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This review is taken from PN Review 107, Volume 22 Number 3, January - February 1996.

MAYO RHYMES MICHAEL LONGLEY, The Ghost Orchid (Cape) £7.00

In a recent essay entitled 'Geoliterature', J.C.C. Mays briefly refers to the attitudes of various Irish poets toward nature. Heaney's enterprise, for all its tact, is 'anthropomorphic by definition', while 'Michael Longley's celebrations of flora and fauna please readers who can do without the guilt', articulating a view which is, at least to this reviewer, deaf to certain registers in Longley's poetry. In Gorse Fires (1991), knowledge of the Holocaust, the Spanish Civil War and the Troubles in Northern Ireland charges the landscape poems: that is, it both indicts and energises them. Neither are the book's versions of Homer 'escapist'. The final poem, 'The Butchers', is a dear reference to the Loyalist murder gang of the 1970s, the Shankhill Butchers. So Ithaca gives onto Belfast. At other times, it is the tone of the poems that carries the weight of the knowledge and guilt, that conveys the sense that the moment of awe as one watches a swallow's flight over the duach is hard-won from the roar and chaos of larger forces.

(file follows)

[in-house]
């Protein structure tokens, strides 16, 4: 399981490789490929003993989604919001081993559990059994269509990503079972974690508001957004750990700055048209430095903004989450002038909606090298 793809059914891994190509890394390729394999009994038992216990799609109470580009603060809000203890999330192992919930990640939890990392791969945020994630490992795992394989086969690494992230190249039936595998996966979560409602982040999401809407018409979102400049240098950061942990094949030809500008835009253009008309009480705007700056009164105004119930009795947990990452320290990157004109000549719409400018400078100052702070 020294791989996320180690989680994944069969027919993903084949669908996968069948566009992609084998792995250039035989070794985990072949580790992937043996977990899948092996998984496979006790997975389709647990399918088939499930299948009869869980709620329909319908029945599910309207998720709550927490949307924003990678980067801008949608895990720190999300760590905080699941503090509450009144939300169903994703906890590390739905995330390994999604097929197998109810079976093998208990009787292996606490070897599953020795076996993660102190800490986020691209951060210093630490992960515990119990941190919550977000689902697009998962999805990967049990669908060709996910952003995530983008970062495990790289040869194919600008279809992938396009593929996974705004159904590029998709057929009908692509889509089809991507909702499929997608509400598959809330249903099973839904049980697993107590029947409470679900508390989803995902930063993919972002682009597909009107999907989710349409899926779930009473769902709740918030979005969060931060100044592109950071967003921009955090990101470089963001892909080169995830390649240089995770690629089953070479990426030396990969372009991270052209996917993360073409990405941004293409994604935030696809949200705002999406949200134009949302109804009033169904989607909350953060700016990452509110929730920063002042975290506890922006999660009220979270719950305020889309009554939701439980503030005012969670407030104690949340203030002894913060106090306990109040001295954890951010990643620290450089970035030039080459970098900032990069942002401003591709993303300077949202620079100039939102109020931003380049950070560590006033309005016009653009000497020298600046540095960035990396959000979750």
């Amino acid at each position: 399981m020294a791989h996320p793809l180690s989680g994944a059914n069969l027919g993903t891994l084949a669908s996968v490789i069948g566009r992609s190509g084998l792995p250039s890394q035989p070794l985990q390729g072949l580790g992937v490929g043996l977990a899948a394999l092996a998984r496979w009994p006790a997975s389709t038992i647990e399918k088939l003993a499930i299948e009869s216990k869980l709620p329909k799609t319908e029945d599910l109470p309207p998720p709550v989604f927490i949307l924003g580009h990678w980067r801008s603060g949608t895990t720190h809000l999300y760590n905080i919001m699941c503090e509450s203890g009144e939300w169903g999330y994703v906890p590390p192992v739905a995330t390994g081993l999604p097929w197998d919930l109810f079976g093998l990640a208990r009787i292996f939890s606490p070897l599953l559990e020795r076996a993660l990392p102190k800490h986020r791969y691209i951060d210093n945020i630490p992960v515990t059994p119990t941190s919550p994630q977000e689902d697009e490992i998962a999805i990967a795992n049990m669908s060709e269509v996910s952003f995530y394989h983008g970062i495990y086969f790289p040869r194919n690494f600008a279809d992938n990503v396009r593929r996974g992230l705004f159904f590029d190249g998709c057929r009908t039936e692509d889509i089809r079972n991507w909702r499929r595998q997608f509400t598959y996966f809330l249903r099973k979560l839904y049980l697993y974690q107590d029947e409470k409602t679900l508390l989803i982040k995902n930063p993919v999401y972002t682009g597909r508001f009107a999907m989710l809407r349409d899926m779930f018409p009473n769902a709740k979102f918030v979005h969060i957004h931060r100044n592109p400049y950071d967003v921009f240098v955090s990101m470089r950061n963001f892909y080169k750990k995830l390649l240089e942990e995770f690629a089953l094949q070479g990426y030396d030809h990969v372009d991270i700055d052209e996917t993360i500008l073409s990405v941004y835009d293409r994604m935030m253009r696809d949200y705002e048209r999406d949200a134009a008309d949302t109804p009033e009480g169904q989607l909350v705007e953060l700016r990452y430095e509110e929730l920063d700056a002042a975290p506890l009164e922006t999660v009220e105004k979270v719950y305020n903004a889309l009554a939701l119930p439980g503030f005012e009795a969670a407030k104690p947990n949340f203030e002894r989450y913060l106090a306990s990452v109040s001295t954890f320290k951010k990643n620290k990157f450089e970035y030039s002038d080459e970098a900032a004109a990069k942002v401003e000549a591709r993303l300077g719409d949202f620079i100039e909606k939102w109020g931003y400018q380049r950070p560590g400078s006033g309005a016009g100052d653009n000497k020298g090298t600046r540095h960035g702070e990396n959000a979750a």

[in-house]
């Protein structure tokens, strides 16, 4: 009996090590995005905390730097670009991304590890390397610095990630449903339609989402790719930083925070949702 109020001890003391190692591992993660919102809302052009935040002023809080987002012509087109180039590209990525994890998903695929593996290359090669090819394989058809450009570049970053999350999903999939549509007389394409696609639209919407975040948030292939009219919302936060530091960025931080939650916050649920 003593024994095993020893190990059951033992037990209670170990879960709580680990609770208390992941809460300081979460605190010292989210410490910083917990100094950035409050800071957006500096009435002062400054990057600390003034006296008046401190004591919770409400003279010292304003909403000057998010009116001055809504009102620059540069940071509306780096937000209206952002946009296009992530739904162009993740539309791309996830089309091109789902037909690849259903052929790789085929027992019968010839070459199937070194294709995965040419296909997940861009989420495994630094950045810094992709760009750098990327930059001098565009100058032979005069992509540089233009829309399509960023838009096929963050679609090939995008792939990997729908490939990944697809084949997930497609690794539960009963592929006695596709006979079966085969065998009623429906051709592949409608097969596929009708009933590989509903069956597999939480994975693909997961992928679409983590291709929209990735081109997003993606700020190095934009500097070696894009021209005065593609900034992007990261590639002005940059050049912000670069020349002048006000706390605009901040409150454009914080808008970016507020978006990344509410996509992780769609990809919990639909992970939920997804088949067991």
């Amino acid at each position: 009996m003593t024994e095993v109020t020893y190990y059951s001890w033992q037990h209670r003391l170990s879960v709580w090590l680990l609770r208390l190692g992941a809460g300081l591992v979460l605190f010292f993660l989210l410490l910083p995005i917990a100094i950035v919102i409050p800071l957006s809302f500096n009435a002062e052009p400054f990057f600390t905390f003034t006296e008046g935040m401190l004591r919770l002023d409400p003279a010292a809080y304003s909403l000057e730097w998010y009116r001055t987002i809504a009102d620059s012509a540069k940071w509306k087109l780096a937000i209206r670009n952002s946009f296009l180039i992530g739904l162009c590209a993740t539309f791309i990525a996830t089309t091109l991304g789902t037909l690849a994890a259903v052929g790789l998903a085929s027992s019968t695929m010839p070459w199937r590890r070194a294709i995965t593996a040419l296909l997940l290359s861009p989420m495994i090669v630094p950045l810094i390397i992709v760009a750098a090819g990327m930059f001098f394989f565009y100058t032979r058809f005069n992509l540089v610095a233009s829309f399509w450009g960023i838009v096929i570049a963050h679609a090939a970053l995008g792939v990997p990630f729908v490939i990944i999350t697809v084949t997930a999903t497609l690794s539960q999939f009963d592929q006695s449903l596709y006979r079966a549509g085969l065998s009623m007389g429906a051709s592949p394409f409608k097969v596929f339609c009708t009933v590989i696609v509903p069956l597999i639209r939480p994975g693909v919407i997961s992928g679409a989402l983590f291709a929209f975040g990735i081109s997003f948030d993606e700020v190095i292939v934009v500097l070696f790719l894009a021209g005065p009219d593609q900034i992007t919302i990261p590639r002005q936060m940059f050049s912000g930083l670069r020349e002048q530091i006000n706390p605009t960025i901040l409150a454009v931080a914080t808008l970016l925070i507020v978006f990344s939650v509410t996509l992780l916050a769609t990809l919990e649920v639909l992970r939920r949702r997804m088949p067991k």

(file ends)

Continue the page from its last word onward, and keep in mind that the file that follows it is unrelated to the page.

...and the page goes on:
All this, and more, is true of Longley's latest book, The Ghost Orchid, published in March of this year. There is no doubt that both books are of a piece and that he has established a style that is all his own. Once again we have the long verse sentences swerving and flowing with riverine assurance through various terrains. Once again there are the landscapes of Mayo, with that county's place-names - Dooagh, Allaran, Thallabawn ...

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